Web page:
have been 10 million species on earth and we will give them each a 3 billion
    long nucleotide genome (a bit generous). Yockey, (Molecular Evolution and
    INformation Theory, p. 377-380) points out that there are a maximum of 6 bits
    of information per codon. Thus, we have 20 billion bits of information max in
    the genome of an species and thus there are 2 x 10^17 bits of information in
    the biosphere today. I have seen suggestions that there might have been as many
    as a billion different species over geologic time, so multiply the above by
    100. I will assume (but justify below) that the small addition of bits from the
    individuals of a species is too small to worry about (see below) Is there time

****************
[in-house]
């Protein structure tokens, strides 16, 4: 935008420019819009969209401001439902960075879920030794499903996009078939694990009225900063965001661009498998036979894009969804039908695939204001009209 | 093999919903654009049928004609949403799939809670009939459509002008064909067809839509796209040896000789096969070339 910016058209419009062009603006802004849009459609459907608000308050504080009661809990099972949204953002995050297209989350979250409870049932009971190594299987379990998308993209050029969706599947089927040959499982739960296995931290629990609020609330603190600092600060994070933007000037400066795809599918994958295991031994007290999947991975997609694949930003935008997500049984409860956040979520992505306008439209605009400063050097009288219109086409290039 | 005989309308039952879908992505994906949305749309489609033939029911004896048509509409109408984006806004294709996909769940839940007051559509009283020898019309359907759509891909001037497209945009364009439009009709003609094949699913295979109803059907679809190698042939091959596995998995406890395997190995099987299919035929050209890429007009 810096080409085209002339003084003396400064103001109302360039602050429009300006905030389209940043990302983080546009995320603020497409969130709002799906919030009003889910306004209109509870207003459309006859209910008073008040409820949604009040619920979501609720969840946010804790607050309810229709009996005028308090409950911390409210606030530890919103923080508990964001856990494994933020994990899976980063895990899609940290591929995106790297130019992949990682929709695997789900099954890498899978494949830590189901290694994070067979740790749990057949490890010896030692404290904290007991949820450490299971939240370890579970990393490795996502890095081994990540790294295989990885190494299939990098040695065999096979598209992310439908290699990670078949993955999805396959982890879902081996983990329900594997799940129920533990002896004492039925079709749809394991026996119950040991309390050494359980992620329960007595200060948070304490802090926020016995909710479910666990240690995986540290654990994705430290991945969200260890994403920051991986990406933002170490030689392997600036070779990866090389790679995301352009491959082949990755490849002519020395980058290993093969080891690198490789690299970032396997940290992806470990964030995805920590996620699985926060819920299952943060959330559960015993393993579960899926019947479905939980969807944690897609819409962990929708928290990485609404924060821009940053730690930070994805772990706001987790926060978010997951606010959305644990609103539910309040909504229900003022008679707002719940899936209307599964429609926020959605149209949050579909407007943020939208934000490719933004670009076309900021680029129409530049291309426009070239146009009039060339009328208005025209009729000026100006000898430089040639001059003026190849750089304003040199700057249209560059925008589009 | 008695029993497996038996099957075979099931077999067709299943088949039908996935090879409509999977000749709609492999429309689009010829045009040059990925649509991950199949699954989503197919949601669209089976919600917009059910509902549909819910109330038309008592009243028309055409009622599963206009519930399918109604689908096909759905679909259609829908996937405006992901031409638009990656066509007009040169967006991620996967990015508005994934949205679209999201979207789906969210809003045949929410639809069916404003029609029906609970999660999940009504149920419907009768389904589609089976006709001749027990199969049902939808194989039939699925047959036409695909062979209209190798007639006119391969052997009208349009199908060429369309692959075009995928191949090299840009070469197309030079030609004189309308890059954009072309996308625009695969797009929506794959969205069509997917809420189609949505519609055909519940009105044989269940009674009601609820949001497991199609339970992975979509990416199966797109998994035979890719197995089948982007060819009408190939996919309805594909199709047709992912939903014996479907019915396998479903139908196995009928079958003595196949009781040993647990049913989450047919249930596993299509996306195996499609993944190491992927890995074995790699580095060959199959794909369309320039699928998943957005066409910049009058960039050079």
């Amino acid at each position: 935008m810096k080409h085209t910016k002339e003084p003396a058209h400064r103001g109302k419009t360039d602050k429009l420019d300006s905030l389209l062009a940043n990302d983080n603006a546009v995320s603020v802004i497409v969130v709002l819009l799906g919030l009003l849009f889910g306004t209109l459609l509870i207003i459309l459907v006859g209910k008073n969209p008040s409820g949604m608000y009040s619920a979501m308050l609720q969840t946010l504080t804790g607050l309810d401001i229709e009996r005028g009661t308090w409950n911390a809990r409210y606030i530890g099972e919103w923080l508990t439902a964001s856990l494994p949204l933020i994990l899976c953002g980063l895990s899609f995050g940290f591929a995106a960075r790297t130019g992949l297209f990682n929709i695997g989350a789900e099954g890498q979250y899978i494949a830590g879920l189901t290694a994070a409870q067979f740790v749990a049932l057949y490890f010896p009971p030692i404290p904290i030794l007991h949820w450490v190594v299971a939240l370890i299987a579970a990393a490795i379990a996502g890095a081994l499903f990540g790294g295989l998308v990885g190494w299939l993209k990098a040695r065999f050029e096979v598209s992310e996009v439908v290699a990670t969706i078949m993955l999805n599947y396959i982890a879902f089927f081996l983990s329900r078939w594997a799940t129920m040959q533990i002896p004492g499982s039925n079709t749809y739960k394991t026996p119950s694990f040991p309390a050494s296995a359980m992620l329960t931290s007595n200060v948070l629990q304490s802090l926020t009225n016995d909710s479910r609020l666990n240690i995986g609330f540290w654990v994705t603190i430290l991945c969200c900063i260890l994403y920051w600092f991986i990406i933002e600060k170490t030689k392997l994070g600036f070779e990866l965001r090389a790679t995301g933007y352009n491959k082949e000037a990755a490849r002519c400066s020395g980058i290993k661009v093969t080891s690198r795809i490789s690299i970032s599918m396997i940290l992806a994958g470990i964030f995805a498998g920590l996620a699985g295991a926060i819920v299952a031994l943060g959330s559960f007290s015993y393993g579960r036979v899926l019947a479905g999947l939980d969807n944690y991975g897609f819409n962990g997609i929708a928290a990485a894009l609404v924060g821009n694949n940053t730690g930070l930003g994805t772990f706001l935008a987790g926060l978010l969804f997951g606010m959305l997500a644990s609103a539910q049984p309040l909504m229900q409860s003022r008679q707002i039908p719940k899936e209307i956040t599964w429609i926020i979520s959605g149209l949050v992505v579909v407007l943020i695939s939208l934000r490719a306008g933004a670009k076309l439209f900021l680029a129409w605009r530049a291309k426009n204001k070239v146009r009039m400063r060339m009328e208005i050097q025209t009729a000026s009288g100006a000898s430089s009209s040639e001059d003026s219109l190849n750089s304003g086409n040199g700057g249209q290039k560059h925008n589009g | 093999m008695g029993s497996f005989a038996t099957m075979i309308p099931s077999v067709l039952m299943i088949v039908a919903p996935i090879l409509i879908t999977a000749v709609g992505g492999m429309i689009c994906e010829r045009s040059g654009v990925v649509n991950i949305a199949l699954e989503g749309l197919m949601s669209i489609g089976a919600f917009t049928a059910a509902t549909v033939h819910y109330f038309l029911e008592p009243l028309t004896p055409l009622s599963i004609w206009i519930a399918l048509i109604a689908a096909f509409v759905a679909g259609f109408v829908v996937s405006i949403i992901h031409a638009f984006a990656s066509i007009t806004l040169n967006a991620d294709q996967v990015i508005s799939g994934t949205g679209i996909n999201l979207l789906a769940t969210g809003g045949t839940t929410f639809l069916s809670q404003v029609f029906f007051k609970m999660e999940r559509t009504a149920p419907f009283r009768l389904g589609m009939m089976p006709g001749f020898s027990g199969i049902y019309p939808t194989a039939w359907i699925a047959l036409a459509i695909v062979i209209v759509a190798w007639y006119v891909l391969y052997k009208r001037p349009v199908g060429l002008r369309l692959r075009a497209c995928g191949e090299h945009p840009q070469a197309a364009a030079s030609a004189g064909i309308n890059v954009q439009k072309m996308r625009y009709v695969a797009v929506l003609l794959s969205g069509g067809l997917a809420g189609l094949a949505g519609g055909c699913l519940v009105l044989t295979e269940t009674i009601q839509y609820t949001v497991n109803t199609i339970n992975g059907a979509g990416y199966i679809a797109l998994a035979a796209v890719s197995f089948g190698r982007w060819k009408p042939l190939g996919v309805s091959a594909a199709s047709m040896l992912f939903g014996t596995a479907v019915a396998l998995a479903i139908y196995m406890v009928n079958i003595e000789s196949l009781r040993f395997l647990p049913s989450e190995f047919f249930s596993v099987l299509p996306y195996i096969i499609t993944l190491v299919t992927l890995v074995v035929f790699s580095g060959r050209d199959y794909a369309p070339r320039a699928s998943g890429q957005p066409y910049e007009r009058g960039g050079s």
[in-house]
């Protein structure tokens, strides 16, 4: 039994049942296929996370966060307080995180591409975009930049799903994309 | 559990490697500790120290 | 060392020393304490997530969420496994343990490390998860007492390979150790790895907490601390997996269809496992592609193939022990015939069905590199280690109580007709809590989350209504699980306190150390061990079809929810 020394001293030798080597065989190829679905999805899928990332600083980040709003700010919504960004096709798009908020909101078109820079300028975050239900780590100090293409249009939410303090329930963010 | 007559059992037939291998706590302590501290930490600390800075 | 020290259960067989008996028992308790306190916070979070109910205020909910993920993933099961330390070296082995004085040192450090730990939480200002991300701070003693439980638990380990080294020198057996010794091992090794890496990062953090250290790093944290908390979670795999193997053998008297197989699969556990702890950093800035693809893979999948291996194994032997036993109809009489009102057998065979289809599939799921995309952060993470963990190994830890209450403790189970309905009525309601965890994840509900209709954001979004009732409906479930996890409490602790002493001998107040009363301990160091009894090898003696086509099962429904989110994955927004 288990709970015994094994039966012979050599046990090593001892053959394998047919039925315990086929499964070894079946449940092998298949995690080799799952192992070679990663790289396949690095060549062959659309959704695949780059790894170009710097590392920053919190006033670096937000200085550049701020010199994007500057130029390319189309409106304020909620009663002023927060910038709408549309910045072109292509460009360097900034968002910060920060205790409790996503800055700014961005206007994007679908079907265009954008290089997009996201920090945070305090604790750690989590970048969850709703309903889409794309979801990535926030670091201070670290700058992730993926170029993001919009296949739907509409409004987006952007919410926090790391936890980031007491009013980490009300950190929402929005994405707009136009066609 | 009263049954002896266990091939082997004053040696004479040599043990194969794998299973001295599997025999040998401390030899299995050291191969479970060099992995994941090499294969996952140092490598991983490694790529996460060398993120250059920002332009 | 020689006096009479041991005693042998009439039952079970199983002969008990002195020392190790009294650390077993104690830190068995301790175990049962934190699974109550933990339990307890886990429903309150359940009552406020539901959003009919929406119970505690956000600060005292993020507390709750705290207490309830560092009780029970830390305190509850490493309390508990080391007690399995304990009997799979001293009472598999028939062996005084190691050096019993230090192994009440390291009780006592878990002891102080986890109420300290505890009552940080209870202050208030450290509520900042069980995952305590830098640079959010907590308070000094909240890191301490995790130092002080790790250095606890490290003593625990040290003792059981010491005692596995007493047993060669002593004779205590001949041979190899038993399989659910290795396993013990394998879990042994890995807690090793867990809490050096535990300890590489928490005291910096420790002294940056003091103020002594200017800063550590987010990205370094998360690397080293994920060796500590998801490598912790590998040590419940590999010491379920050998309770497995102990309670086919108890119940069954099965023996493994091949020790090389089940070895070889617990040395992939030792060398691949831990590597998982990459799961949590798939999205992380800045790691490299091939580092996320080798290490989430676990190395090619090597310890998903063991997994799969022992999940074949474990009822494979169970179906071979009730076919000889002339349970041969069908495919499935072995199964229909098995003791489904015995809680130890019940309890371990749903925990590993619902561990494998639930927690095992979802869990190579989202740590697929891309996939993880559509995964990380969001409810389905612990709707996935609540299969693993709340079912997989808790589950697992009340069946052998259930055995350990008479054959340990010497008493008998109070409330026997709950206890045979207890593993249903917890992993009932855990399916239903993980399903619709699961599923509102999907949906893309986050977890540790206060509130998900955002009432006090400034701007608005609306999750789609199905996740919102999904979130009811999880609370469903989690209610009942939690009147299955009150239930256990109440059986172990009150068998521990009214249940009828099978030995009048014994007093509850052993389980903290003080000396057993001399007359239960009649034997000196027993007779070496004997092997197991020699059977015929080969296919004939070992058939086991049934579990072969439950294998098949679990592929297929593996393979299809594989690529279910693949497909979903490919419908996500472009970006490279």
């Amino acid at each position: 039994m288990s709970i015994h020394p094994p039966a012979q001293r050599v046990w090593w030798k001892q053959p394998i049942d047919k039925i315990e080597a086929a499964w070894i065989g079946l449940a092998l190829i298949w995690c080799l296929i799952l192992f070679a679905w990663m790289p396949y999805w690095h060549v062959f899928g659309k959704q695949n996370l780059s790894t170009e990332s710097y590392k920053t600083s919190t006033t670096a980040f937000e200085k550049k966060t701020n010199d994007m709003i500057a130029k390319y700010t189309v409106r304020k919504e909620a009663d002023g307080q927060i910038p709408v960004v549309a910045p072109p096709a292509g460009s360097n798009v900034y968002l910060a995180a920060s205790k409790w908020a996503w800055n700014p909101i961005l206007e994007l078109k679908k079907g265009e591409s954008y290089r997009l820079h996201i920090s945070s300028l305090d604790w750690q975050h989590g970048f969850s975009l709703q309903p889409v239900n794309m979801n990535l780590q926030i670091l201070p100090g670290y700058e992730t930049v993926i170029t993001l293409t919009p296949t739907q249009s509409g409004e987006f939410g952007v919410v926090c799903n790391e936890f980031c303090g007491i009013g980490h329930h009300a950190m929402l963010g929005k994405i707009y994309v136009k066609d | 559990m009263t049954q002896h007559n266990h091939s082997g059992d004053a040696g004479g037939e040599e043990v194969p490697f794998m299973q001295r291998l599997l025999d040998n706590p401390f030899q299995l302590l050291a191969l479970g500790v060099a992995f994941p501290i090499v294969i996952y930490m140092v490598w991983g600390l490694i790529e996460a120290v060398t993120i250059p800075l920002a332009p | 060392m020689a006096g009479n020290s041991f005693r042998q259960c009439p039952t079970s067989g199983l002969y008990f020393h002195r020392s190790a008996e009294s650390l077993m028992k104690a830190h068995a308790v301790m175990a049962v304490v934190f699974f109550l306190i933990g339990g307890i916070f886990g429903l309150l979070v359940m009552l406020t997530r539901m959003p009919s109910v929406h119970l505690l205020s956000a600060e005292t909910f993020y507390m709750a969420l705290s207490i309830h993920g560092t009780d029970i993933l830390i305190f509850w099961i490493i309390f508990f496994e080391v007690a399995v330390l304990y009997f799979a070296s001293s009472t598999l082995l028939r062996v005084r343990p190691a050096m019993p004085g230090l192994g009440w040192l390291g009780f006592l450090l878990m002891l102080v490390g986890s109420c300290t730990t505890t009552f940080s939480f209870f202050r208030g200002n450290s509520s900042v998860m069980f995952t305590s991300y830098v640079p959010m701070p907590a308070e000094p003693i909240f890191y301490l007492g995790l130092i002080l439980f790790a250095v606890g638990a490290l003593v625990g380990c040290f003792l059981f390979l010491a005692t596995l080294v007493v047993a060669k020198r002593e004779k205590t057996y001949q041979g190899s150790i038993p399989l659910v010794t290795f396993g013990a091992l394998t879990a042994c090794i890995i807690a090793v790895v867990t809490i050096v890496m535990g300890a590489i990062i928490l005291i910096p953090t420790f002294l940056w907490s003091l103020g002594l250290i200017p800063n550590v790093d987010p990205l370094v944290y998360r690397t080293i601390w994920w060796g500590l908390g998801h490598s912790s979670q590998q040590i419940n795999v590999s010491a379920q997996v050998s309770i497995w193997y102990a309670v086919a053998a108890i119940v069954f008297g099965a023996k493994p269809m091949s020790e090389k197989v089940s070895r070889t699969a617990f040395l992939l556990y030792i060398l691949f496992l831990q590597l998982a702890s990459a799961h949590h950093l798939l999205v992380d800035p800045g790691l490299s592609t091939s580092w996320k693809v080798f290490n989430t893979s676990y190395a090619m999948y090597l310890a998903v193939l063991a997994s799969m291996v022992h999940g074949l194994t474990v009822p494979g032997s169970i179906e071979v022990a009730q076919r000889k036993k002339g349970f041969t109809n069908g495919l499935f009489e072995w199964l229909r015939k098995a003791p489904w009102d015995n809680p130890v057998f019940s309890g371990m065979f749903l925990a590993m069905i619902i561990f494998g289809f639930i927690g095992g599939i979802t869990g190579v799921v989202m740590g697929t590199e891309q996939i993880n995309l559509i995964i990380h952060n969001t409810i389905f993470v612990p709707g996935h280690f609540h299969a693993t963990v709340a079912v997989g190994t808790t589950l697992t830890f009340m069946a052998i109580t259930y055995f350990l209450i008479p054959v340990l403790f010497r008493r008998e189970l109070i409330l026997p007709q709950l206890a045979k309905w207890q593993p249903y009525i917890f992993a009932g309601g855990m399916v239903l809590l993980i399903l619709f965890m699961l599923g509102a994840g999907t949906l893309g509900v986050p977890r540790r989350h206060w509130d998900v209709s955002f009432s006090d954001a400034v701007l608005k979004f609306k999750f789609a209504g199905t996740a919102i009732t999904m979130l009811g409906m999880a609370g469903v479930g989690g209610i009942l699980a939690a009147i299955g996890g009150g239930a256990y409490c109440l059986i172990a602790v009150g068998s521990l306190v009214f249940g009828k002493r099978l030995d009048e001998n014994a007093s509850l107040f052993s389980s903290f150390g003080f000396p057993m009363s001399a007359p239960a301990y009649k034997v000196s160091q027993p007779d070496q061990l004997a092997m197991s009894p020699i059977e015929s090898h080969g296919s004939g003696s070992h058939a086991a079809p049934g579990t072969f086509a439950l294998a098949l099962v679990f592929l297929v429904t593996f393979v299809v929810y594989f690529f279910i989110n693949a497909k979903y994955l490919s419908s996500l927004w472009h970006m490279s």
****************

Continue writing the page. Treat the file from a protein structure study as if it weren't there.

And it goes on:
to generate that info? Of course there is. There is more than enough time. To
    show it I need to take a diversion into info theory.
       Consider the sequence


    That represents a max of 24 bits as we discussed above from Yockey. If we
    allow polyploidy to occur, and we copy this and attach it to itself, we have
    the sequence

    Which now represents an increase of one bit of information. Why one bit?
    becuase the sequence is compressible. It is ordered. Copying itself doesn't
    add to the informational content. Only when you mutate it do you add
    information to the system. (REMEMBER: Information is not that ill-defined word
    we use in English and equivocate to the english word 'meaning'. Information is
    defined by a mathematical equation and has nothing to do with 'meaning' or
    specificity.) Mutations add information to the system because they make the
    sequence LESS compressible.

    Now, because of this fact about copying adding only 1 bit, you get 1 bit of
    information for every clone on earth--plus 20 billion for the first species.
    This is why the additional one bit of information from each individual organism
    isn't enough to worry about.

    So, if the earth has 10^19 bits of information how rapidly does that have to